Warming winter spices: for the cockles of your heart

December 10, 2018 6:35 am Published by Leave your thoughts

In the depths of winter, with cold, drizzle and general murk all around, you need something to fire up your boiler. Something to make your throttle roar. Something to reach right down to the cockles of your heart and wrap them up in a big squishy duvet of warmth.

We've got the best warming winter spices

There’s nothing that does the trick quite like spices – and especially like the organic spices sold by Naturally Good Food. Potent, vibrant, and rich in colour and flavour, a pinch of these packs a powerful punch!

All the most wonderfully warming winter dishes include spices. They don’t just pep up a dish, they genuinely pep you up too. They’re packed with a variety of compounds with extraordinary health benefits, giving your body the boost it needs to power on through till spring.

Here’s Naturally Good Food’s list of the top five warming winter spices – along with recipes for the best, most comforting, most rib-sticking, most cockle-warming dishes to put them in.

Cloves

Rich in antioxidants, cloves bring a sweet, astringent and powerfully warming touch to a dish or drink. Try them in this hot, fragrant chai latte. Packed full of other spices on our shelves too, it’s warming to the very tips of your toes.

Ginger

Not the kind of spartan gingerbread that cracks and splinters, but the thick, squashy, spicy, cake-like gingerbread that accompanies a curl-up on a sofa by a roaring log fire.

We love Nigella’s Guinness gingerbread recipe. Don’t stint on the fat and sugar, and don’t, whatever you do, use inferior ginger. Organic ginger is packed with the compound gingerol, with anti-inflammatory and antioxidant effects, and gives a real warming kick.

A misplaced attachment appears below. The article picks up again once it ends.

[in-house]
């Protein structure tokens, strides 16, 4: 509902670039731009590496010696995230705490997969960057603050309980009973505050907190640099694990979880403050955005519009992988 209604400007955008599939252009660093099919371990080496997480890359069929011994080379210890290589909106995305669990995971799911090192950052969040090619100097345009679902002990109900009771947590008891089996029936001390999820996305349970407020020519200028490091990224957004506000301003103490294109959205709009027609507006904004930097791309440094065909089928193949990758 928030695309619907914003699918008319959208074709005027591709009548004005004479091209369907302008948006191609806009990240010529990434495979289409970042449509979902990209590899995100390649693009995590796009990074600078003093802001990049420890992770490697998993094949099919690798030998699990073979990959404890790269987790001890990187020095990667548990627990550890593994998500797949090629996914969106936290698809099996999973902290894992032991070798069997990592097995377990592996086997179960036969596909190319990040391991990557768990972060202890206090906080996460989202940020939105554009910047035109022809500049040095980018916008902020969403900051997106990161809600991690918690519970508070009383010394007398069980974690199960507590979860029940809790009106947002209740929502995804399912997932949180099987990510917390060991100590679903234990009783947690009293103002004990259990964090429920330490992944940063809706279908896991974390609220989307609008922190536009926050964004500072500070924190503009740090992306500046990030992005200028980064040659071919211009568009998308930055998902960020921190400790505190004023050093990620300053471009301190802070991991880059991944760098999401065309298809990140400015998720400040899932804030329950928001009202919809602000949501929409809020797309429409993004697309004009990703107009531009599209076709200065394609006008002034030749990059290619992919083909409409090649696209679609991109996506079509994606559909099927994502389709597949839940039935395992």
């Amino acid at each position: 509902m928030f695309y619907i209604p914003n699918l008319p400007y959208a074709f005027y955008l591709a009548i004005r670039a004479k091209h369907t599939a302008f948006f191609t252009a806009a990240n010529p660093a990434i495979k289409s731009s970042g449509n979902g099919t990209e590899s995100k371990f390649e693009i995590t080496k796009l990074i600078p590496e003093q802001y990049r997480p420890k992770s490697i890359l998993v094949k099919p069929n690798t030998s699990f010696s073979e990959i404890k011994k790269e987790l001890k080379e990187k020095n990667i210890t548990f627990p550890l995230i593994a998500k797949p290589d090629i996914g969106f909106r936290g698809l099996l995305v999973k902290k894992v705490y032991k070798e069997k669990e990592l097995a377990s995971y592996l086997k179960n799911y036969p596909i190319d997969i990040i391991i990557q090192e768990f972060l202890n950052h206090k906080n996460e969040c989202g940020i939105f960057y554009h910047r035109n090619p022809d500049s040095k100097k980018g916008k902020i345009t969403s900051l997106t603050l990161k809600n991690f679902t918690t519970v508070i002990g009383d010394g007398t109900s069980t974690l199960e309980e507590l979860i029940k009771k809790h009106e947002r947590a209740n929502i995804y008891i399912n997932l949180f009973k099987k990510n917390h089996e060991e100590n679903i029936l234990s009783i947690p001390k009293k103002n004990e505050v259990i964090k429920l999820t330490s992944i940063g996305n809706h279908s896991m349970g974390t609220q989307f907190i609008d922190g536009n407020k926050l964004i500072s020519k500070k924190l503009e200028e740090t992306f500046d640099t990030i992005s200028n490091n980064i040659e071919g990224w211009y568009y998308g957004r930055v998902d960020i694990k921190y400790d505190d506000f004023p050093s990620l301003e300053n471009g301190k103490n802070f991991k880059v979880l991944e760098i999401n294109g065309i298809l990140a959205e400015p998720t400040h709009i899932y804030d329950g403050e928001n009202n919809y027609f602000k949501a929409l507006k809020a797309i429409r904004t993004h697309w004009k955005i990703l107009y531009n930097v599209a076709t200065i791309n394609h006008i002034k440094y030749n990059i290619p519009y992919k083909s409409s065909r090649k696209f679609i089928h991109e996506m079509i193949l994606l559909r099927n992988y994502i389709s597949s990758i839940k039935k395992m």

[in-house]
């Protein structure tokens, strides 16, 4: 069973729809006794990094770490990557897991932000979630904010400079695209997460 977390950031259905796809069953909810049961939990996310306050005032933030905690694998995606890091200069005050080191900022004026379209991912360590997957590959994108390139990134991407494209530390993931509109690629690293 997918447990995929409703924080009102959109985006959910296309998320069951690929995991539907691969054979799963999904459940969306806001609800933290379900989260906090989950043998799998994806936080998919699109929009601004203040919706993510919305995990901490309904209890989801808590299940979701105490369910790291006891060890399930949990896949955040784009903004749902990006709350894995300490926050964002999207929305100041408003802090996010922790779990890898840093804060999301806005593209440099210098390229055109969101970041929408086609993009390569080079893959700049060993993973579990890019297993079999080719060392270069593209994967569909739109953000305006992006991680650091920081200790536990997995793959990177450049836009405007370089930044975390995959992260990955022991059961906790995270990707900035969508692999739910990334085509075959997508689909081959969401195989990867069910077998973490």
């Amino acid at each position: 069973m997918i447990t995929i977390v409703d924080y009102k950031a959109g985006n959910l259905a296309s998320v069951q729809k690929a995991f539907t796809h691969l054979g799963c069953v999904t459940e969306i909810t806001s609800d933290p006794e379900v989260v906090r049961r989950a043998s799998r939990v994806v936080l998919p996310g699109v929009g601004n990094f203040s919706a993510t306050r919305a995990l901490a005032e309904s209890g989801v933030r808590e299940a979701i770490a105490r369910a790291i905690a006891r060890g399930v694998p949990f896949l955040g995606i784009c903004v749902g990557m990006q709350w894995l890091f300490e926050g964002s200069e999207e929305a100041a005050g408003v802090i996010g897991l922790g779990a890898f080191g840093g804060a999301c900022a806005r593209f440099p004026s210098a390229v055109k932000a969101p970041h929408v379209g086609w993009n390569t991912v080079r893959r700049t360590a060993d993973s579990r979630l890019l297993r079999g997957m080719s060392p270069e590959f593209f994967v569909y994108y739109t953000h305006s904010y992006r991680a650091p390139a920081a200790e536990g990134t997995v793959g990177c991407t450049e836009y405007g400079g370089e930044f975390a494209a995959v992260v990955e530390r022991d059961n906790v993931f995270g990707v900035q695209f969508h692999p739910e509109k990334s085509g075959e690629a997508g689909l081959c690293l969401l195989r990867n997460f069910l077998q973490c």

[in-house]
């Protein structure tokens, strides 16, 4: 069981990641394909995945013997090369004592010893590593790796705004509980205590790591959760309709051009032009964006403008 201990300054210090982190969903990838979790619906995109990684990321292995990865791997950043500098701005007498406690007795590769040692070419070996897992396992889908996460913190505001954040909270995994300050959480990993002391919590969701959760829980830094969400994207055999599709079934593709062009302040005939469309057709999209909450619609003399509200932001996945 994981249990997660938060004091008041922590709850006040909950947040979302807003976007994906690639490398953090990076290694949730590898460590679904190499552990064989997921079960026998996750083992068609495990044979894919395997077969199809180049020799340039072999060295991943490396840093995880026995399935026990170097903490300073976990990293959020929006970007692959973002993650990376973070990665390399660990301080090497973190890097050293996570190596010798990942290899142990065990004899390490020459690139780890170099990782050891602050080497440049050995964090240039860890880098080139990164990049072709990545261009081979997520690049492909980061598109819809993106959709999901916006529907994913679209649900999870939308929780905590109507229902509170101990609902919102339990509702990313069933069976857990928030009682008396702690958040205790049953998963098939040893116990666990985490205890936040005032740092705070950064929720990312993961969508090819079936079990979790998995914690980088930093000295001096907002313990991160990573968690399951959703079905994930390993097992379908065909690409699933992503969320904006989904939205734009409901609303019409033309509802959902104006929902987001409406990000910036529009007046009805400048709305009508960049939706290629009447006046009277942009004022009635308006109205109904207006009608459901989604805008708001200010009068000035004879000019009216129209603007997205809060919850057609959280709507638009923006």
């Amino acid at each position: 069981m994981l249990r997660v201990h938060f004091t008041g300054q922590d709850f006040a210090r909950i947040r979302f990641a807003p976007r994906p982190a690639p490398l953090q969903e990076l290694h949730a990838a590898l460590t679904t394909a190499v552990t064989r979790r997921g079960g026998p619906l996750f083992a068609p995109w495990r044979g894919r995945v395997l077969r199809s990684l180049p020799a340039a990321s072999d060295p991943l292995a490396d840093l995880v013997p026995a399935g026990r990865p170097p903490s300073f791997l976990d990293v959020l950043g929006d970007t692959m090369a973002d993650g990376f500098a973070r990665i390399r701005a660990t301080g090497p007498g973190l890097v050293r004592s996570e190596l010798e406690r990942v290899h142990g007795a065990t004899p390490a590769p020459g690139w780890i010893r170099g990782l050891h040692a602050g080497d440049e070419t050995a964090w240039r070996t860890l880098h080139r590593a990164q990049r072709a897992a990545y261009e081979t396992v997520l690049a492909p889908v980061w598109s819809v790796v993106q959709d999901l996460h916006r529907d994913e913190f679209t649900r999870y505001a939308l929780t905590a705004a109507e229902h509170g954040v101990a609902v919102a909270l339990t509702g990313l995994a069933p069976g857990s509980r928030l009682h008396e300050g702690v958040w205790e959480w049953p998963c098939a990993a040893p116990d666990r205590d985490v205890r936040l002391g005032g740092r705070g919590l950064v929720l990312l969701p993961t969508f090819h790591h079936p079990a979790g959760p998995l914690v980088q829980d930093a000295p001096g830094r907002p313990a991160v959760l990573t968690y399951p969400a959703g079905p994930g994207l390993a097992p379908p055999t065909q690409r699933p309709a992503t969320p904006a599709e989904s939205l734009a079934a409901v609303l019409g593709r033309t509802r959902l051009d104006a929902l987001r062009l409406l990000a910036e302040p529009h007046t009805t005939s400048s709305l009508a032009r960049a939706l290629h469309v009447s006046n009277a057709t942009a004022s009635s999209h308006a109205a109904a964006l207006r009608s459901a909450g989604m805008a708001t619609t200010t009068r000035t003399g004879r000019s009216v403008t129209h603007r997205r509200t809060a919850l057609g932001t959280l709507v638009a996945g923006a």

Cinnamon

Cinnamon features in almost every ‘Christmassy’ pudding, but here’s a great savoury use for it instead – bringing a touch of sweetness and spice to a vegan ‘bolognaise’ that’s greatly appreciated by children as well as adults.

Chilli

Chilli works by releasing endorphins, which block pain, blast away sniffles and generally make you feel happy, whatever the weather. This recipe for a toe-tinglingly spicy tomato soup takes everyone’s favourite lunchtime meal to a whole new level.

Cayenne pepper

Cayenne pepper is a type of moderately hot chilli pepper that brings a sweet, slightly elusive, spicy warmth when sprinkled on dishes. Like a pair of reindeer earmuffs, it’s a little extra to your winter dish/outfit, rather than the main event – but might just be the thing that makes all the difference. It works brilliantly on top of the breadcrumbs in a classic bean bake, for instance – and gives an addictive twist to our supremely comforting macaroni cheese recipe. You’ll note that it doesn’t feature in the actual ingredients list of either of these recipes, however: use it as a secret ingredient!

There are other wintery spices out there too: turmeric, the famous anti-inflammatory; garam masala and cumin for fragrant curries; allspice, mixed spice and nutmeg for a hint of warmth in baking – to name just a few. We’re well-known for all our spices at Naturally Good Food. We stock only organic varieties, with their vibrant colours and bright flavours. We sell them in bulk packs and in much smaller bags – for caterers and for home-cooks. For everyone, in fact, who feels just a bit like curling up on a hearthrug and purring like a cat.

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This post was written by Yzanne

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